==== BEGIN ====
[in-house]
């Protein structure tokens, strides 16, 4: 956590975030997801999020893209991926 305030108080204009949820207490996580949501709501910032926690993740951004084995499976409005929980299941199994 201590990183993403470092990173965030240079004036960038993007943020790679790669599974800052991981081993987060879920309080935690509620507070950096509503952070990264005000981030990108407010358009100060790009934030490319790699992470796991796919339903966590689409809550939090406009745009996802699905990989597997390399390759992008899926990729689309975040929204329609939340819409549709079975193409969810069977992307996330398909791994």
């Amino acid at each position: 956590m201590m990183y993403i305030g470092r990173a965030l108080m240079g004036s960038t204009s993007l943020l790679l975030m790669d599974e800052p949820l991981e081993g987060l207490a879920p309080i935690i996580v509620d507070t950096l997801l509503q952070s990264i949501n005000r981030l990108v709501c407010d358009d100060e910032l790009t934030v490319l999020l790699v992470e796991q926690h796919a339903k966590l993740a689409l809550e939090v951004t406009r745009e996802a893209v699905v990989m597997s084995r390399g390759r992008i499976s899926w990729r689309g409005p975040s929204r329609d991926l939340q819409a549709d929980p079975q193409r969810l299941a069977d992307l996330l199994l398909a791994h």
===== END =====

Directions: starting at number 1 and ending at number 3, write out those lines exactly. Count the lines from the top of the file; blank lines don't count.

[in-house]
């Protein structure tokens, strides 16, 4: 956590975030997801999020893209991926 305030108080204009949820207490996580949501709501910032926690993740951004084995499976409005929980299941199994 201590990183993403470092990173965030240079004036960038993007943020790679790669599974800052991981081993987060879920309080935690509620507070950096509503952070990264005000981030990108407010358009100060790009934030490319790699992470796991796919339903966590689409809550939090406009745009996802699905990989597997390399390759992008899926990729689309975040929204329609939340819409549709079975193409969810069977992307996330398909791994």
């Amino acid at each position: 956590m201590m990183y993403i305030g470092r990173a965030l108080m240079g004036s960038t204009s993007l943020l790679l975030m790669d599974e800052p949820l991981e081993g987060l207490a879920p309080i935690i996580v509620d507070t950096l997801l509503q952070s990264i949501n005000r981030l990108v709501c407010d358009d100060e910032l790009t934030v490319l999020l790699v992470e796991q926690h796919a339903k966590l993740a689409l809550e939090v951004t406009r745009e996802a893209v699905v990989m597997s084995r390399g390759r992008i499976s899926w990729r689309g409005p975040s929204r329609d991926l939340q819409a549709d929980p079975q193409r969810l299941a069977d992307l996330l199994l398909a791994h």